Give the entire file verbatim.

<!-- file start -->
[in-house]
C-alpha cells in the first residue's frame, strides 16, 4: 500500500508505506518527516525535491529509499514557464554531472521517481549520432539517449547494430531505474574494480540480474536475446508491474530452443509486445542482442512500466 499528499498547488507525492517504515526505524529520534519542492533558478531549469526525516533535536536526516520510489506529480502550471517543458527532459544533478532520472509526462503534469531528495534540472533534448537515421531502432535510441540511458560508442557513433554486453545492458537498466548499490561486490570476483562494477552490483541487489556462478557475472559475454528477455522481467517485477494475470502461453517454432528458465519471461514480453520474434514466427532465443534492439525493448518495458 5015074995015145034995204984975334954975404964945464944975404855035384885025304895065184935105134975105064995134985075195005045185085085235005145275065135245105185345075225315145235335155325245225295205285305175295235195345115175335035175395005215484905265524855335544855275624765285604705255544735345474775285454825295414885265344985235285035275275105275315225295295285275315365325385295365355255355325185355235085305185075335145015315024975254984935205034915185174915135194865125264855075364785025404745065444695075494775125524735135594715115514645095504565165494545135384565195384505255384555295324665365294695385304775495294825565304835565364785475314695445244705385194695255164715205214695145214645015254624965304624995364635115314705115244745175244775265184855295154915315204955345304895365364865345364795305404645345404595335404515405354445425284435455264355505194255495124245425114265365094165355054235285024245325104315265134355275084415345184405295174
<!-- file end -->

[in-house]
C-alpha cells in the first residue's frame, strides 16, 4: 500500500508505506518527516525535491529509499514557464554531472521517481549520432539517449547494430531505474574494480540480474536475446508491474530452443509486445542482442512500466 499528499498547488507525492517504515526505524529520534519542492533558478531549469526525516533535536536526516520510489506529480502550471517543458527532459544533478532520472509526462503534469531528495534540472533534448537515421531502432535510441540511458560508442557513433554486453545492458537498466548499490561486490570476483562494477552490483541487489556462478557475472559475454528477455522481467517485477494475470502461453517454432528458465519471461514480453520474434514466427532465443534492439525493448518495458 5015074995015145034995204984975334954975404964945464944975404855035384885025304895065184935105134975105064995134985075195005045185085085235005145275065135245105185345075225315145235335155325245225295205285305175295235195345115175335035175395005215484905265524855335544855275624765285604705255544735345474775285454825295414885265344985235285035275275105275315225295295285275315365325385295365355255355325185355235085305185075335145015315024975254984935205034915185174915135194865125264855075364785025404745065444695075494775125524735135594715115514645095504565165494545135384565195384505255384555295324665365294695385304775495294825565304835565364785475314695445244705385194695255164715205214695145214645015254624965304624995364635115314705115244745175244775265184855295154915315204955345304895365364865345364795305404645345404595335404515405354445425284435455264355505194255495124245425114265365094165355054235285024245325104315265134355275084415345184405295174